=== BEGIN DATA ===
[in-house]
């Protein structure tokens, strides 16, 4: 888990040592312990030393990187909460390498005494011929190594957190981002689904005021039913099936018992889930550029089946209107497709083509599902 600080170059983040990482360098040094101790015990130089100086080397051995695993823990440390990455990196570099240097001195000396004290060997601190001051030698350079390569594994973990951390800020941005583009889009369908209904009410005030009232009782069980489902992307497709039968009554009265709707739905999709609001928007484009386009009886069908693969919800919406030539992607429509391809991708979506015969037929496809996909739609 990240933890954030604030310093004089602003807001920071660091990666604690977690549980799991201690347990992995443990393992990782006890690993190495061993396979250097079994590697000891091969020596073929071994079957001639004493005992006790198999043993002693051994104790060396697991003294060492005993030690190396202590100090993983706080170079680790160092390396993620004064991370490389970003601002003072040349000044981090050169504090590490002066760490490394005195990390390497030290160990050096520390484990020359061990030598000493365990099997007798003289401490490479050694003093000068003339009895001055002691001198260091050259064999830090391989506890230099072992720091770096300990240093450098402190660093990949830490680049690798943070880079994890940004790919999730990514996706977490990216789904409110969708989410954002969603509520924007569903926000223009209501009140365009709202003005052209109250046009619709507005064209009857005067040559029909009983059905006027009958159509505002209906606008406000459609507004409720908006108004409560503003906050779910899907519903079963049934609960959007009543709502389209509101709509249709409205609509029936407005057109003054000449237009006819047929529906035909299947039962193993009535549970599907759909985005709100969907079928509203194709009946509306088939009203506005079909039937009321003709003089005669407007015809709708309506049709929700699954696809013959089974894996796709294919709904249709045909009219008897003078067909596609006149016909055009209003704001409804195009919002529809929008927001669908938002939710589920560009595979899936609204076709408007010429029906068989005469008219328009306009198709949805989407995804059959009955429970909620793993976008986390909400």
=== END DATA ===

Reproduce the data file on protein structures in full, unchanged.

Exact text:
[in-house]
């Protein structure tokens, strides 16, 4: 888990040592312990030393990187909460390498005494011929190594957190981002689904005021039913099936018992889930550029089946209107497709083509599902 600080170059983040990482360098040094101790015990130089100086080397051995695993823990440390990455990196570099240097001195000396004290060997601190001051030698350079390569594994973990951390800020941005583009889009369908209904009410005030009232009782069980489902992307497709039968009554009265709707739905999709609001928007484009386009009886069908693969919800919406030539992607429509391809991708979506015969037929496809996909739609 990240933890954030604030310093004089602003807001920071660091990666604690977690549980799991201690347990992995443990393992990782006890690993190495061993396979250097079994590697000891091969020596073929071994079957001639004493005992006790198999043993002693051994104790060396697991003294060492005993030690190396202590100090993983706080170079680790160092390396993620004064991370490389970003601002003072040349000044981090050169504090590490002066760490490394005195990390390497030290160990050096520390484990020359061990030598000493365990099997007798003289401490490479050694003093000068003339009895001055002691001198260091050259064999830090391989506890230099072992720091770096300990240093450098402190660093990949830490680049690798943070880079994890940004790919999730990514996706977490990216789904409110969708989410954002969603509520924007569903926000223009209501009140365009709202003005052209109250046009619709507005064209009857005067040559029909009983059905006027009958159509505002209906606008406000459609507004409720908006108004409560503003906050779910899907519903079963049934609960959007009543709502389209509101709509249709409205609509029936407005057109003054000449237009006819047929529906035909299947039962193993009535549970599907759909985005709100969907079928509203194709009946509306088939009203506005079909039937009321003709003089005669407007015809709708309506049709929700699954696809013959089974894996796709294919709904249709045909009219008897003078067909596609006149016909055009209003704001409804195009919002529809929008927001669908938002939710589920560009595979899936609204076709408007010429029906068989005469008219328009306009198709949805989407995804059959009955429970909620793993976008986390909400």